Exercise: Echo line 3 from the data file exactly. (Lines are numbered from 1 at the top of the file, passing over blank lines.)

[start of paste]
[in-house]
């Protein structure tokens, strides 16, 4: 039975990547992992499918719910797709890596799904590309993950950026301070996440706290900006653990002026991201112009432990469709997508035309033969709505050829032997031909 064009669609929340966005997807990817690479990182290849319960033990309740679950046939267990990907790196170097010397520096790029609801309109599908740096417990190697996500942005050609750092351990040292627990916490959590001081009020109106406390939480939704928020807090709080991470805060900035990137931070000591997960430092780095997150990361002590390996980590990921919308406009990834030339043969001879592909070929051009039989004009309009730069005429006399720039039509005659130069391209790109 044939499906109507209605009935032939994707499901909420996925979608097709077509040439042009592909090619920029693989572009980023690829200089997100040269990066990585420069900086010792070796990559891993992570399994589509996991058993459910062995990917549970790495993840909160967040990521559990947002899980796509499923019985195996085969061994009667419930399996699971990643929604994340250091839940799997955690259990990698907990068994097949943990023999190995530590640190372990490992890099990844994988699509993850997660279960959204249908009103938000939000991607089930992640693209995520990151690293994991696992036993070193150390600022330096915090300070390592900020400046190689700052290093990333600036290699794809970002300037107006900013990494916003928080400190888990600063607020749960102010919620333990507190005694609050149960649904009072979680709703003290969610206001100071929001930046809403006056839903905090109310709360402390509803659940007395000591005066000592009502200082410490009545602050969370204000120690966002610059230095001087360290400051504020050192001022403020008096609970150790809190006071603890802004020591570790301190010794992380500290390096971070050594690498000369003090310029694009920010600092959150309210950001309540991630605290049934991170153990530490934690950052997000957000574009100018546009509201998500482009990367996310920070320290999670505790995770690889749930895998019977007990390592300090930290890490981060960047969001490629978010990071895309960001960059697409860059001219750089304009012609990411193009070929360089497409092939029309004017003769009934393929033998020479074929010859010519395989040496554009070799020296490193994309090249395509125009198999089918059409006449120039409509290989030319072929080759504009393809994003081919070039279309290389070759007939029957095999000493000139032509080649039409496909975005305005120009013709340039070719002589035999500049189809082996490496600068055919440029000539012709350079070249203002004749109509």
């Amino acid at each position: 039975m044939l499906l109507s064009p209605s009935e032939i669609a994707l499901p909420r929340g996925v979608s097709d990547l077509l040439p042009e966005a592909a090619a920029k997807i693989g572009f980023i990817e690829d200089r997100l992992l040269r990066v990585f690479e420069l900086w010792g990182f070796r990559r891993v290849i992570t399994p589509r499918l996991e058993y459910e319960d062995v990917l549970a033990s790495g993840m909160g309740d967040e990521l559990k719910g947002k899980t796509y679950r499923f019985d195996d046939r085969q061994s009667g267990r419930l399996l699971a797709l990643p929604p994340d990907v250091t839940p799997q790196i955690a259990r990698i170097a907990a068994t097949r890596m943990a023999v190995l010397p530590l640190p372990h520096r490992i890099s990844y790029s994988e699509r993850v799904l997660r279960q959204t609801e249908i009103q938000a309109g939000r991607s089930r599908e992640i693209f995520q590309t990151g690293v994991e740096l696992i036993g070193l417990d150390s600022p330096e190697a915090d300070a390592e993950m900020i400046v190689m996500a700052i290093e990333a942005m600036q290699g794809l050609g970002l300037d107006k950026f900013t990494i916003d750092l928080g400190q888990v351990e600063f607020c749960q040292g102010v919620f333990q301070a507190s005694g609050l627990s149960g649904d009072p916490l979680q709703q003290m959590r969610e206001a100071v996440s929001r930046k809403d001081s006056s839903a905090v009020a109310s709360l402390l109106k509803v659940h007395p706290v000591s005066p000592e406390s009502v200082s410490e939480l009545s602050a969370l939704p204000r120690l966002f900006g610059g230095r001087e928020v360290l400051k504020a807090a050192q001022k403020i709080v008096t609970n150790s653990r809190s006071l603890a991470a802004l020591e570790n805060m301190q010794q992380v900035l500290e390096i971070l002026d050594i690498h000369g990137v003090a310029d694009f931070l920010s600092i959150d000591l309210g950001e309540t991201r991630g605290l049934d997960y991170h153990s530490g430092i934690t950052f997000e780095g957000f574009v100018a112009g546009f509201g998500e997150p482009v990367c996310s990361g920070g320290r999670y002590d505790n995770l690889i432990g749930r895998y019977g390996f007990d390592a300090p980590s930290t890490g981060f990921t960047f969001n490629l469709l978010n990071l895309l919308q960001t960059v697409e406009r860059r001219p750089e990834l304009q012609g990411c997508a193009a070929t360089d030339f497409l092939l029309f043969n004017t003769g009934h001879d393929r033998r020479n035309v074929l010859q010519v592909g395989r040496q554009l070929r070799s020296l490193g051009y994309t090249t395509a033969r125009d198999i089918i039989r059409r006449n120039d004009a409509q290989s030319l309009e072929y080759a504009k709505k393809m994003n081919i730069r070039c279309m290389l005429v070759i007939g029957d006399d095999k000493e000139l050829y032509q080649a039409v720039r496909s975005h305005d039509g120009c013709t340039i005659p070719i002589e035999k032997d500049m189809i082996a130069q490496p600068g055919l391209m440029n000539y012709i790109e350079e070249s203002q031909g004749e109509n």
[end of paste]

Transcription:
């Amino acid at each position: 039975m044939l499906l109507s064009p209605s009935e032939i669609a994707l499901p909420r929340g996925v979608s097709d990547l077509l040439p042009e966005a592909a090619a920029k997807i693989g572009f980023i990817e690829d200089r997100l992992l040269r990066v990585f690479e420069l900086w010792g990182f070796r990559r891993v290849i992570t399994p589509r499918l996991e058993y459910e319960d062995v990917l549970a033990s790495g993840m909160g309740d967040e990521l559990k719910g947002k899980t796509y679950r499923f019985d195996d046939r085969q061994s009667g267990r419930l399996l699971a797709l990643p929604p994340d990907v250091t839940p799997q790196i955690a259990r990698i170097a907990a068994t097949r890596m943990a023999v190995l010397p530590l640190p372990h520096r490992i890099s990844y790029s994988e699509r993850v799904l997660r279960q959204t609801e249908i009103q938000a309109g939000r991607s089930r599908e992640i693209f995520q590309t990151g690293v994991e740096l696992i036993g070193l417990d150390s600022p330096e190697a915090d300070a390592e993950m900020i400046v190689m996500a700052i290093e990333a942005m600036q290699g794809l050609g970002l300037d107006k950026f900013t990494i916003d750092l928080g400190q888990v351990e600063f607020c749960q040292g102010v919620f333990q301070a507190s005694g609050l627990s149960g649904d009072p916490l979680q709703q003290m959590r969610e206001a100071v996440s929001r930046k809403d001081s006056s839903a905090v009020a109310s709360l402390l109106k509803v659940h007395p706290v000591s005066p000592e406390s009502v200082s410490e939480l009545s602050a969370l939704p204000r120690l966002f900006g610059g230095r001087e928020v360290l400051k504020a807090a050192q001022k403020i709080v008096t609970n150790s653990r809190s006071l603890a991470a802004l020591e570790n805060m301190q010794q992380v900035l500290e390096i971070l002026d050594i690498h000369g990137v003090a310029d694009f931070l920010s600092i959150d000591l309210g950001e309540t991201r991630g605290l049934d997960y991170h153990s530490g430092i934690t950052f997000e780095g957000f574009v100018a112009g546009f509201g998500e997150p482009v990367c996310s990361g920070g320290r999670y002590d505790n995770l690889i432990g749930r895998y019977g390996f007990d390592a300090p980590s930290t890490g981060f990921t960047f969001n490629l469709l978010n990071l895309l919308q960001t960059v697409e406009r860059r001219p750089e990834l304009q012609g990411c997508a193009a070929t360089d030339f497409l092939l029309f043969n004017t003769g009934h001879d393929r033998r020479n035309v074929l010859q010519v592909g395989r040496q554009l070929r070799s020296l490193g051009y994309t090249t395509a033969r125009d198999i089918i039989r059409r006449n120039d004009a409509q290989s030319l309009e072929y080759a504009k709505k393809m994003n081919i730069r070039c279309m290389l005429v070759i007939g029957d006399d095999k000493e000139l050829y032509q080649a039409v720039r496909s975005h305005d039509g120009c013709t340039i005659p070719i002589e035999k032997d500049m189809i082996a130069q490496p600068g055919l391209m440029n000539y012709i790109e350079e070249s203002q031909g004749e109509n």